[stella] TIA Schematic
Subject: [stella] TIA Schematic|
From: Kevin Horton <khorton@xxxxxxxxxxx>
Date: Tue, 18 Sep 2001 00:37:37 -0500
Well, I finally got them. 5 sheets of "D" size drawing goodness. I have
done a preliminary appraisal of the circuit and it's much simpler than I
though it was going to be. I found some interesting (to me, anyways :-)
things about the TIA which others may want to know.
Alot (all? some?) of this info was already known but it's neat to actually
see how it was implemented back in the day.
1) When reading, only D6 and D7 are used. period. The chip only has
readback buffers for D6 and D7, and D0-D5 just hang in the breeze. So, if
you are going to do an absolute comparison (instead of using the
preferrable BIT or LDA/BPL/BMI tricks, which you SHOULD use) you must AND
off the lower 6 bits; i.e.
AND #0C0h ;strip all but two upper bits
Both bits are output during a read to ANY TIA address... if nothing happens
to be decoded, then 0's are returned. Ditto for any register that only has
1 bit worth of info.
2) The object position counters are LFSR's, which output a non-linear
count. The one for the ball is 6 bits with feedback taken from bits 4 and 5.
3) All graphics are serialized before reaching the video logic. Said logic
uses a priority encoder to decide which colour register is sent on to the
colour encoder to produce the proper phase shift. Luma info is passed
straight out 3 pins on the chip, only being latched with the pixel clock on
4) There are craploads of wire-ANDed and wire-OR'd "gates" on this chip :-).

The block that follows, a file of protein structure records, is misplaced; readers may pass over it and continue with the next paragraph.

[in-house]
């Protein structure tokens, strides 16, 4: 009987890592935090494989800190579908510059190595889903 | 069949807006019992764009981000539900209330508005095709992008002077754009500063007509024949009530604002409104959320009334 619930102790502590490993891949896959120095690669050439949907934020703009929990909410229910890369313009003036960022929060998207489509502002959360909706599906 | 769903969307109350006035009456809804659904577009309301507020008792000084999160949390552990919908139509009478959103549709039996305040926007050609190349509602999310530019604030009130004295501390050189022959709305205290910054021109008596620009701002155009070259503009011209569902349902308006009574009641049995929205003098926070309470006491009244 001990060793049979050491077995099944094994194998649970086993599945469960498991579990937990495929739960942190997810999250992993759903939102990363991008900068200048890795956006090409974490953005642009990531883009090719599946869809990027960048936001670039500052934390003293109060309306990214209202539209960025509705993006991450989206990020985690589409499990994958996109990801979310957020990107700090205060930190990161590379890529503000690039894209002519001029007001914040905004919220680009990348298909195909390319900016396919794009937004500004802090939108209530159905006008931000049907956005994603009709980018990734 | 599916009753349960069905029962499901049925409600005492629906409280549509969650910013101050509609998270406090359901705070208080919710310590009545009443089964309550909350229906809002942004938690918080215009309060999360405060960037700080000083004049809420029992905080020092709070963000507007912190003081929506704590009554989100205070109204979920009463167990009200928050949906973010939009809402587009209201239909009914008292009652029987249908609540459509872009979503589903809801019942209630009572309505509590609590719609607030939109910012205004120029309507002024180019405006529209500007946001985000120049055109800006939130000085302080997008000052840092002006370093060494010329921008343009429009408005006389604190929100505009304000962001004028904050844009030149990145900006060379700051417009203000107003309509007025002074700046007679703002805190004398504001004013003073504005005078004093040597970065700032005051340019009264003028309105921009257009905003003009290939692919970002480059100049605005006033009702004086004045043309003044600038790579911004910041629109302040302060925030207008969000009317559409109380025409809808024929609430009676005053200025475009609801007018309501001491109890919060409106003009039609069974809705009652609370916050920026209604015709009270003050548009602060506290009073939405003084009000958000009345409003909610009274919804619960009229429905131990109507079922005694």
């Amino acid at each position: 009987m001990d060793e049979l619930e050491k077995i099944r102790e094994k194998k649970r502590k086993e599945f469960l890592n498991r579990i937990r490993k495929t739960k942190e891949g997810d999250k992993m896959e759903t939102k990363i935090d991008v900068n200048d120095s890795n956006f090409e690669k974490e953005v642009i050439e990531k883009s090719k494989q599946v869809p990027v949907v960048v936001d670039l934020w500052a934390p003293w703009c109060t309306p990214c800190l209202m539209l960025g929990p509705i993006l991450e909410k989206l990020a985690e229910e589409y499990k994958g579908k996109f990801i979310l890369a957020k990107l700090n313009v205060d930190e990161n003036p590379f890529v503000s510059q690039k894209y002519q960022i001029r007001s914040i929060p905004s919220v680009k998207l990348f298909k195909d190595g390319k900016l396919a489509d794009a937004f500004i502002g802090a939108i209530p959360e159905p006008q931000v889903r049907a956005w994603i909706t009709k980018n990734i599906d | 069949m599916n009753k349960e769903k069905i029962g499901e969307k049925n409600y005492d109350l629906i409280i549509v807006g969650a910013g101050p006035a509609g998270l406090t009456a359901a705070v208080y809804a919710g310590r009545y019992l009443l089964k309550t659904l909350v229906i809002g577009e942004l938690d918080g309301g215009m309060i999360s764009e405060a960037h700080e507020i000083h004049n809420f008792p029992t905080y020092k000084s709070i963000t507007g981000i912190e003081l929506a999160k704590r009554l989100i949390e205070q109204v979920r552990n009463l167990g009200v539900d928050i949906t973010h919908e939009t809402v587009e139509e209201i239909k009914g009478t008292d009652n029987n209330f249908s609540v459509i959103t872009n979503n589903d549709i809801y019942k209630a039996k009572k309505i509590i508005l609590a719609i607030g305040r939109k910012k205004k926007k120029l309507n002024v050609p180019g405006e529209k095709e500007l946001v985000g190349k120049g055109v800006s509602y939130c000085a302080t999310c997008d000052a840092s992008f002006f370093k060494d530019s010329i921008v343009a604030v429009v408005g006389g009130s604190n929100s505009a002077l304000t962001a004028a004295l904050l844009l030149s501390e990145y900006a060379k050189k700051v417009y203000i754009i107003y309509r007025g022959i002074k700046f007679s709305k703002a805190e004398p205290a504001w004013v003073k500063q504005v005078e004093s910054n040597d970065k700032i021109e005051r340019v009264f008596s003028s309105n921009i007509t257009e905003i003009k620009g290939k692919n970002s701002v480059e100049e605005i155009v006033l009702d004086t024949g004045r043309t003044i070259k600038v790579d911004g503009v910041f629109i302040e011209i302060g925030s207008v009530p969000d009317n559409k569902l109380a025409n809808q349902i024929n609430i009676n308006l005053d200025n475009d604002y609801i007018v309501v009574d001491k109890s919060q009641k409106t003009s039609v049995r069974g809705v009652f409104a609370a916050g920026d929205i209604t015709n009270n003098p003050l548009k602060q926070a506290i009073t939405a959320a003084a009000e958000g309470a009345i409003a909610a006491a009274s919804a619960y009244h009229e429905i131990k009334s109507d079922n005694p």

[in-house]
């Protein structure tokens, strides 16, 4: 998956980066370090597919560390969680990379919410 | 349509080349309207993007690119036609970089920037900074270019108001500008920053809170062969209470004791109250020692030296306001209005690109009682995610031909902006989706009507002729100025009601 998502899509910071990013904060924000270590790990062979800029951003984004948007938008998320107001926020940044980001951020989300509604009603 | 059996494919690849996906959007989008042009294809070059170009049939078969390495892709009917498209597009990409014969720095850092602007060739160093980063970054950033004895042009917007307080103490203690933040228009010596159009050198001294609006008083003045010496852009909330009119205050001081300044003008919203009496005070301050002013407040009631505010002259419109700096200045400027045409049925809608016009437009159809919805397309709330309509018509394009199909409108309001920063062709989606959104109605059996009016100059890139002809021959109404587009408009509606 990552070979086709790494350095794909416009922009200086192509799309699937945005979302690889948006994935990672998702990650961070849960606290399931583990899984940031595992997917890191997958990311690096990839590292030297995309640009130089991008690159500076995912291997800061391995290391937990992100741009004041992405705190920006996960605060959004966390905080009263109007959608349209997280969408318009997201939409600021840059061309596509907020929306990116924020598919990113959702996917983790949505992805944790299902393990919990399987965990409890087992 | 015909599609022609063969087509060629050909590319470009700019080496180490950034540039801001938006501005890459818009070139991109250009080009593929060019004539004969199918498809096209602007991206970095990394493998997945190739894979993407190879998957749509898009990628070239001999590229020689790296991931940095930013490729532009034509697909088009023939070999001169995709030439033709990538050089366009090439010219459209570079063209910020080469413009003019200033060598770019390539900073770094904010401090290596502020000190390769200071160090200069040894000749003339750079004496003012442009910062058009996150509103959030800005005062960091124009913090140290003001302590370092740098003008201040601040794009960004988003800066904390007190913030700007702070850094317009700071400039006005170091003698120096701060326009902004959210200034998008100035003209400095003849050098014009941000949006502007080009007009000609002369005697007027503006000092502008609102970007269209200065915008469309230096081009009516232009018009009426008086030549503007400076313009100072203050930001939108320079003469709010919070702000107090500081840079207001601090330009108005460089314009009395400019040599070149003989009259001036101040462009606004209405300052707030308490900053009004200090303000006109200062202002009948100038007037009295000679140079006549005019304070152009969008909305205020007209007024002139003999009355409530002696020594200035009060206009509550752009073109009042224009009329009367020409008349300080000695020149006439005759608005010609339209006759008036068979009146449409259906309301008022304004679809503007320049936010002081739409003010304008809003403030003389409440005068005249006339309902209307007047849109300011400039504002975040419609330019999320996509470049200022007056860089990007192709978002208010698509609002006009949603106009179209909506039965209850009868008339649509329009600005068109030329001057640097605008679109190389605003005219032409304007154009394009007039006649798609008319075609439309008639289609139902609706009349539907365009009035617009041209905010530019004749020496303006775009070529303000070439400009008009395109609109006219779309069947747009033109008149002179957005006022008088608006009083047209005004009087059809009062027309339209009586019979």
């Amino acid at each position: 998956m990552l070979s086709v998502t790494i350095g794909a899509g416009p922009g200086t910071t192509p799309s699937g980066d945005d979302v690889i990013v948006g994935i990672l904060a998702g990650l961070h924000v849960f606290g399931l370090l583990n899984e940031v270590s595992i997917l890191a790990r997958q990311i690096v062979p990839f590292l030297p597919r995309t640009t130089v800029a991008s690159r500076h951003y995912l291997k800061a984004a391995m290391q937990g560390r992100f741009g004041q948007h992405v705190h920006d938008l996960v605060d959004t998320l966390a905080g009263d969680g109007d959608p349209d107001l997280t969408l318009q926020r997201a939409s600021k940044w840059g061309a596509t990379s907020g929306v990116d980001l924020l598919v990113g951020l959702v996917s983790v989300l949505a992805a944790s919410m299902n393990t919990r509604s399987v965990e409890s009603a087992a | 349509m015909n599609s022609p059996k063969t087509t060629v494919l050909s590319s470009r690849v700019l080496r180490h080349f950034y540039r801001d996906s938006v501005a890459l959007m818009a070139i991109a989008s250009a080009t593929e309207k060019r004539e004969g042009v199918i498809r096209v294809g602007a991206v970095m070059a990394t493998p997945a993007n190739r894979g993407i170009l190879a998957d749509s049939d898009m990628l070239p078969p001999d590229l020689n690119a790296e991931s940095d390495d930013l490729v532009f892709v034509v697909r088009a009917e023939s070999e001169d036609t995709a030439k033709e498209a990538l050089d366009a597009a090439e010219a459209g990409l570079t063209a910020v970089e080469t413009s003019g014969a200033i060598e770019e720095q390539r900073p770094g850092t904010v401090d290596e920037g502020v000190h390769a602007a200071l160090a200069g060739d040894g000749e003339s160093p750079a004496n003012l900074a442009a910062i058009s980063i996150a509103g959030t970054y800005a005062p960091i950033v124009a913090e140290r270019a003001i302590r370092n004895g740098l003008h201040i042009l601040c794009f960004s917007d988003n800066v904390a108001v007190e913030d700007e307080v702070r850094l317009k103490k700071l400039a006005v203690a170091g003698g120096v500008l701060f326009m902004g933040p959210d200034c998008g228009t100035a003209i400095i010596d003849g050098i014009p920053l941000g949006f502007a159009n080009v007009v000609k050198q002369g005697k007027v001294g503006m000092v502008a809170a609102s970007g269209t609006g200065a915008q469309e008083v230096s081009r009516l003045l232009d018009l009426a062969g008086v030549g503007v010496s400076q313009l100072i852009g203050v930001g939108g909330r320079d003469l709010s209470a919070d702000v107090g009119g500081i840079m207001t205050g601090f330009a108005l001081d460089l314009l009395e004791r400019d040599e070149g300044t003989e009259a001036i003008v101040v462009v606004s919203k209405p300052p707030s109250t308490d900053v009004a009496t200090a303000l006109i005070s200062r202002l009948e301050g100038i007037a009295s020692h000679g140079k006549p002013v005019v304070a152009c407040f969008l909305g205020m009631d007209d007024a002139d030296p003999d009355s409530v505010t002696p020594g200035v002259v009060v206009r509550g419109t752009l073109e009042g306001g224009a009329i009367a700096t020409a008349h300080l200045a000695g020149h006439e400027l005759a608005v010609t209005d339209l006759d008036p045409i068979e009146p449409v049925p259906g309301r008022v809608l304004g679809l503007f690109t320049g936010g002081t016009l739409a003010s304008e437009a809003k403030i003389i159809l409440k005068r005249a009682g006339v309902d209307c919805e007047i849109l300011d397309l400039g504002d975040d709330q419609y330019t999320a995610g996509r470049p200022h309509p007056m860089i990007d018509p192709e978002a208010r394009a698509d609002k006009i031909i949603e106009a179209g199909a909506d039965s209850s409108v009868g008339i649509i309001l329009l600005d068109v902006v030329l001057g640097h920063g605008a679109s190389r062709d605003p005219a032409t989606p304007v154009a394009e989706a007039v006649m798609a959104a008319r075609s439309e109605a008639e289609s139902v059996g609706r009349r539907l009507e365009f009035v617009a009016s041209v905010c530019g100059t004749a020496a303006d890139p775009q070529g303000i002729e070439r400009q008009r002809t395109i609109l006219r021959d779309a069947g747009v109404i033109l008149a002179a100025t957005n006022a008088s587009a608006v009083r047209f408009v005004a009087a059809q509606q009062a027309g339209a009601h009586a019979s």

The sheer amount of "Mickey Mouse Logic" (M^2L) is staggering. This is
when you make logic gates out of discrete transistors, diodes, and resistors.
5) The player graphics scan counter is a simple 3 bit binary counter, and
they did a really cute trick to reverse the graphics in "reflect"
mode. The Q outputs are used to get the desired bit in "normal" mode, but
the /Q outputs are used to get the desired bit in "reflect"
mode. (Inverting all outputs of a binary counter will turn an up-counter
into a down-counter, and vice-versa)
6) There are 6 serial video sources on the chip- playfield, player 0/1,
missile 0/1, and the ball.
7) Collisions are detected by ANDing the afore-mentioned serial graphics
together, and if the result of the AND is true, a flip-flop made out of two
cross-connected NOR gates is set. All collision register clear lines are
connected together and all the registers are cleared at the same time.
8) The horizontal scan counter is an LFSR, like most of the other counters
on this chip. Certain counts are decoded to produce the colourburst,
horizontal synch, and the other scanline timing.
9) Playfield graphics are neat. They simply used a 20 bit left/right shift
register to produce the PF graphics. This allows both "normal" and
"reflected" versions to be produced. The clock for this is taken directly
from the clock to the horizontal scan counter.
10) Most of the hard logic decisions, like collision detection and the
horizontal synch/colourburst/timing are done using programmed AND arrays.
There are more things, but those are the ones that jumped right out at me
on a cursory inspection.
Interestingly, I saw the player graphics registers, specifically the "new"
and "old" copies (their term) which makes 6 sprites on a scanline and other
nifty tricks, possible. I *think* they use a 2 level deep * 8 bit shift
register for this (will need to do more reading later).
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